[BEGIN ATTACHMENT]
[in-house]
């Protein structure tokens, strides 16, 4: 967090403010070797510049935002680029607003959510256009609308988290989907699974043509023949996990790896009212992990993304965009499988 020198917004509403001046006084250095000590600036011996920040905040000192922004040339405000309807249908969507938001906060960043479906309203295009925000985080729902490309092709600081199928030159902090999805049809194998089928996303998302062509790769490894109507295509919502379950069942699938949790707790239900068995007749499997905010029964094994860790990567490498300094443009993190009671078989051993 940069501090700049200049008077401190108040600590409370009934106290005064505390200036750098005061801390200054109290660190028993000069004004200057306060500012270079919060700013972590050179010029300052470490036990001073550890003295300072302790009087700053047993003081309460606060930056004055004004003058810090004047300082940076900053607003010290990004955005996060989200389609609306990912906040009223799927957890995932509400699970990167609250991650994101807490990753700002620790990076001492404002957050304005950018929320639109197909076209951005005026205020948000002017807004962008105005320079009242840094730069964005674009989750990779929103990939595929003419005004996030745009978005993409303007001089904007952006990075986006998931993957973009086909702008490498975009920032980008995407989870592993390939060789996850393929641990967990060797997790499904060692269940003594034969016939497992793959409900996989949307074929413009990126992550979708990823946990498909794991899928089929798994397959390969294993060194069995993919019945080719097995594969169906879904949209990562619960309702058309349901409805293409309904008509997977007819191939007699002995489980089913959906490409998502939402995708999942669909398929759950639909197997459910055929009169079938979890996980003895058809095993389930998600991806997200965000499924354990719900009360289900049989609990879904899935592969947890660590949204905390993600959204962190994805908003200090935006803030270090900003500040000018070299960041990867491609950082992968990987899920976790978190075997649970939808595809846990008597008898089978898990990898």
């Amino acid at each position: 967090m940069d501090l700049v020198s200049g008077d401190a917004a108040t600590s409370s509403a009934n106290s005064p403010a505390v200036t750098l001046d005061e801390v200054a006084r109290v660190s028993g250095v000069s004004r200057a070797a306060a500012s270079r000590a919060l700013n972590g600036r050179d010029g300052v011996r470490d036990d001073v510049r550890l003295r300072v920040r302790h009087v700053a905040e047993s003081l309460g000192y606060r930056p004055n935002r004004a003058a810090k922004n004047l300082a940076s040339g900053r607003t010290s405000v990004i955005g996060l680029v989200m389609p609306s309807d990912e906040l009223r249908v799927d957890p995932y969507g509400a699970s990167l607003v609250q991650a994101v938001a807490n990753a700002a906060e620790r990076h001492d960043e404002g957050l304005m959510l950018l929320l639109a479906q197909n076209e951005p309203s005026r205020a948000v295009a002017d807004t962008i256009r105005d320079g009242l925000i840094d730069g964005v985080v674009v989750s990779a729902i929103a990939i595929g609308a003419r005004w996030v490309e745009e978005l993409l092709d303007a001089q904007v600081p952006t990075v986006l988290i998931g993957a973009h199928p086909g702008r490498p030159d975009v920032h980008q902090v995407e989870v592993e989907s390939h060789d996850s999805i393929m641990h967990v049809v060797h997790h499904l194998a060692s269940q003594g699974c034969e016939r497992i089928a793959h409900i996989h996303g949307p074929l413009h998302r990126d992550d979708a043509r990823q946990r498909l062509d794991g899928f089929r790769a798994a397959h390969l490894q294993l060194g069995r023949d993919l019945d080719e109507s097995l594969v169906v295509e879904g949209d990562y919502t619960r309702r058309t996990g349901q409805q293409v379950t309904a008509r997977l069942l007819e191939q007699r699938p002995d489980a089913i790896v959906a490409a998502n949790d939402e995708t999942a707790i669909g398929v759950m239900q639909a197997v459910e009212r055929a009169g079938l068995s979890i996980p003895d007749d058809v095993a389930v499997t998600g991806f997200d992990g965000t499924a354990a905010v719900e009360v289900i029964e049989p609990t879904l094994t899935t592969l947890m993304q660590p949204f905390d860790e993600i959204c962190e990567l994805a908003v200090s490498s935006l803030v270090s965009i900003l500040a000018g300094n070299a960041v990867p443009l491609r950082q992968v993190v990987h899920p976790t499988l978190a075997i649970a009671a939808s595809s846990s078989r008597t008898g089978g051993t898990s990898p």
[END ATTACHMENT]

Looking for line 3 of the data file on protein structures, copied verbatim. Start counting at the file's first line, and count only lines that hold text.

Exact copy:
């Amino acid at each position: 967090m940069d501090l700049v020198s200049g008077d401190a917004a108040t600590s409370s509403a009934n106290s005064p403010a505390v200036t750098l001046d005061e801390v200054a006084r109290v660190s028993g250095v000069s004004r200057a070797a306060a500012s270079r000590a919060l700013n972590g600036r050179d010029g300052v011996r470490d036990d001073v510049r550890l003295r300072v920040r302790h009087v700053a905040e047993s003081l309460g000192y606060r930056p004055n935002r004004a003058a810090k922004n004047l300082a940076s040339g900053r607003t010290s405000v990004i955005g996060l680029v989200m389609p609306s309807d990912e906040l009223r249908v799927d957890p995932y969507g509400a699970s990167l607003v609250q991650a994101v938001a807490n990753a700002a906060e620790r990076h001492d960043e404002g957050l304005m959510l950018l929320l639109a479906q197909n076209e951005p309203s005026r205020a948000v295009a002017d807004t962008i256009r105005d320079g009242l925000i840094d730069g964005v985080v674009v989750s990779a729902i929103a990939i595929g609308a003419r005004w996030v490309e745009e978005l993409l092709d303007a001089q904007v600081p952006t990075v986006l988290i998931g993957a973009h199928p086909g702008r490498p030159d975009v920032h980008q902090v995407e989870v592993e989907s390939h060789d996850s999805i393929m641990h967990v049809v060797h997790h499904l194998a060692s269940q003594g699974c034969e016939r497992i089928a793959h409900i996989h996303g949307p074929l413009h998302r990126d992550d979708a043509r990823q946990r498909l062509d794991g899928f089929r790769a798994a397959h390969l490894q294993l060194g069995r023949d993919l019945d080719e109507s097995l594969v169906v295509e879904g949209d990562y919502t619960r309702r058309t996990g349901q409805q293409v379950t309904a008509r997977l069942l007819e191939q007699r699938p002995d489980a089913i790896v959906a490409a998502n949790d939402e995708t999942a707790i669909g398929v759950m239900q639909a197997v459910e009212r055929a009169g079938l068995s979890i996980p003895d007749d058809v095993a389930v499997t998600g991806f997200d992990g965000t499924a354990a905010v719900e009360v289900i029964e049989p609990t879904l094994t899935t592969l947890m993304q660590p949204f905390d860790e993600i959204c962190e990567l994805a908003v200090s490498s935006l803030v270090s965009i900003l500040a000018g300094n070299a960041v990867p443009l491609r950082q992968v993190v990987h899920p976790t499988l978190a075997i649970a009671a939808s595809s846990s078989r008597t008898g089978g051993t898990s990898p």